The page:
The former rapid deterioration of Hungarian banks' lending portfolio has slowed or nearly halted in the last quarter of 2010, financial market regulator PSzÁF spokesman István Binder told MTI.
Overall loan quality was near stagnation in the fourth quarter, and the quality of loans within 90 days overdue even improved, Binder said when asked to comment the preliminary 2010 figures published by PSzÁF.
The turnaround already happened in the business loan segment where the ratio of both non-performing loans (NPLs) -- those past 90 days overdue -- , and those with less than 90 days past due fell in Q4.
Business loan quality was hit first by the crisis and it also starts to improve first, Binder noted.
The ratio of non-performing retail loans still rose in Q4 last year but the former rapid rise slowed significantly, the PSzÁF spokesman said.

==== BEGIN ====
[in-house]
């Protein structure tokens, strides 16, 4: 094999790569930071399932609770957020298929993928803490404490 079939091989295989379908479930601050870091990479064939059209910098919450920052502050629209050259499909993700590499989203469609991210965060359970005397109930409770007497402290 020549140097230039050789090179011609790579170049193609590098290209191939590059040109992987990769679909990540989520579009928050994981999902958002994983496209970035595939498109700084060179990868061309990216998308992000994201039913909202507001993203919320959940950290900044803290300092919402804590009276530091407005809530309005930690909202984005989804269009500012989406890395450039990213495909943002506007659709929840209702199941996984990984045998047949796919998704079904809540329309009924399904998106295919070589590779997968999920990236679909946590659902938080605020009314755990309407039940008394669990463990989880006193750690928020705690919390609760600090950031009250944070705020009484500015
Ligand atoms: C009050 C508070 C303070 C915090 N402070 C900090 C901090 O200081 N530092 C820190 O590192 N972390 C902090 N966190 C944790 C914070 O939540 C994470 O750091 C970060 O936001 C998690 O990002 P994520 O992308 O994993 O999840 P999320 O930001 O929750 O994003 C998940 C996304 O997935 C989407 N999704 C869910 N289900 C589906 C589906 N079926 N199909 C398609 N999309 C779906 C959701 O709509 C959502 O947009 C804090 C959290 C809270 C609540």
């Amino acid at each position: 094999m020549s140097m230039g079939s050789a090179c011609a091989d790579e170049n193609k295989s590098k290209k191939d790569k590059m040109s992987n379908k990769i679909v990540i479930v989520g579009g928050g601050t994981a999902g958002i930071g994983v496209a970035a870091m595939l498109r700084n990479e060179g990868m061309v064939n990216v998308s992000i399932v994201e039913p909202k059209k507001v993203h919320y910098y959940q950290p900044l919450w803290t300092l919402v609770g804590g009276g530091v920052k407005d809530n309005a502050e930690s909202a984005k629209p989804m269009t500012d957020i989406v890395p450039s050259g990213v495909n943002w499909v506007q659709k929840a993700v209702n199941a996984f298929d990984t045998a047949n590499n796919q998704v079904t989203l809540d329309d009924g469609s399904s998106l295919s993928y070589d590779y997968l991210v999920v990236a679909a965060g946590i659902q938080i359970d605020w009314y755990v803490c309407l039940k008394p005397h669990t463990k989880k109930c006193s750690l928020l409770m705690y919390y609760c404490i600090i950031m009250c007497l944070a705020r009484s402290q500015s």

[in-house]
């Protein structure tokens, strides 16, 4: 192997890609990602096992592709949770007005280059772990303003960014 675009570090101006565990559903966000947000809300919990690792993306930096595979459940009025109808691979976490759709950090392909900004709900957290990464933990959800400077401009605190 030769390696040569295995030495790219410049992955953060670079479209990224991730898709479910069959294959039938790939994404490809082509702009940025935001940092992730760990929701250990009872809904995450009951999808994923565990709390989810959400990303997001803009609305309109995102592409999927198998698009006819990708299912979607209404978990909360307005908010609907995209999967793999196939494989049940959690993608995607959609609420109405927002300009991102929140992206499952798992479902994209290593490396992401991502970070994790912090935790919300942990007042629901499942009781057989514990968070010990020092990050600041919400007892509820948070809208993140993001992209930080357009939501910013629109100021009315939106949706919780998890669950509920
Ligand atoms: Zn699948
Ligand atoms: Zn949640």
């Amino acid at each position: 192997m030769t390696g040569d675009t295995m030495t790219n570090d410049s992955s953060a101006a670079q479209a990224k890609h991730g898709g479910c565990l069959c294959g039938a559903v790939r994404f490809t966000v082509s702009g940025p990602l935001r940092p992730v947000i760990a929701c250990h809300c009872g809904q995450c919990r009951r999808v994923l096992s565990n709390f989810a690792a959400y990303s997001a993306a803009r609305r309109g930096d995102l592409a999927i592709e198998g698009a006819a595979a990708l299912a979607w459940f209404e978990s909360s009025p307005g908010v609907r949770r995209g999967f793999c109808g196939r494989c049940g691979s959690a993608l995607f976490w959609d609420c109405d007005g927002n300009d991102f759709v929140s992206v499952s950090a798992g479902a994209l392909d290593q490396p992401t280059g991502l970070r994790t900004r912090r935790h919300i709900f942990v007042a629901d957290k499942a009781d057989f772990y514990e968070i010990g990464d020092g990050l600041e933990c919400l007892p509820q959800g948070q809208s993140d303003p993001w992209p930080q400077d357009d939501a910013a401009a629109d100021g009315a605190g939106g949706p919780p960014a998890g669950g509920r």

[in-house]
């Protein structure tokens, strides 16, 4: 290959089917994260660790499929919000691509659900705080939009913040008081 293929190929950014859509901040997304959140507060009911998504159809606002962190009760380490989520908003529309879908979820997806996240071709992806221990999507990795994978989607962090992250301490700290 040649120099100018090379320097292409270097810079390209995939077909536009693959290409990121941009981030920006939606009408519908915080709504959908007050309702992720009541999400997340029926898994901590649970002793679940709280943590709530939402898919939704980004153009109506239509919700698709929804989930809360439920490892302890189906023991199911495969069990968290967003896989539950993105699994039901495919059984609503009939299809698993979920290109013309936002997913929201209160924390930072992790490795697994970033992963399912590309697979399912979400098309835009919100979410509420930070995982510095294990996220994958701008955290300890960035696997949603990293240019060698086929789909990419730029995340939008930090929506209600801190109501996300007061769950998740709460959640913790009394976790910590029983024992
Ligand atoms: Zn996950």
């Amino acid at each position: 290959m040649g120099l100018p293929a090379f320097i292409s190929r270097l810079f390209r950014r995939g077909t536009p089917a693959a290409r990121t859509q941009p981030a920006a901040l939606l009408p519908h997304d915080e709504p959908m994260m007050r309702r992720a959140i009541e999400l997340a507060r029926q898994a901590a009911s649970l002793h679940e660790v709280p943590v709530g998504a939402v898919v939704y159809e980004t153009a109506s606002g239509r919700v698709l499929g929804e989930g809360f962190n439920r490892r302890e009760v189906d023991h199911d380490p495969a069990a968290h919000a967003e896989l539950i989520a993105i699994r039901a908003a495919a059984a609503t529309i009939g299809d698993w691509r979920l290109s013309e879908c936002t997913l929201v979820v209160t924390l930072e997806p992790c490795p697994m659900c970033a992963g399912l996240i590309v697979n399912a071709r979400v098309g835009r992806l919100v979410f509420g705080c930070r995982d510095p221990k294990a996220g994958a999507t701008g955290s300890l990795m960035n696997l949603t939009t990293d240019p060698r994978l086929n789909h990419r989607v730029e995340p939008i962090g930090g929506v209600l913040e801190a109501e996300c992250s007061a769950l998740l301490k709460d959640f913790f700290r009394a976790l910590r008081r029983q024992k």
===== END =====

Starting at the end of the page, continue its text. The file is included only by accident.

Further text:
And the ratio of retail loans less than 90 days overdue has fallen markedly, Binder said. He noted, however, that part of that improvement reflects a significant increase in restructured loans.
The ratio of non-performing loans (NPLs) -- those past 90 days overdue -- in the portfolio of Hungarian banks limited by shares came to 8.1% at the end of Q4, up from 8.0% at the end of Q3, 7.1% at the end of Q2 and 6.3% at the end of Q1, Econews calculated.
The NPL ratio for loans to non-financial companies was 10.7% at the end of Q4. The ratio rose from 8.9% at the end of Q1 and peaked at 11.0% at the end of Q3 before a drop started.
Loans more than 90 days overdue made up 9.3% of banks' gross retail lending stock at the end of 2010. The ratio has still risen from quarter to quarter from 7.4% at the end of Q1 although the pace of growth slowed in the last quarter.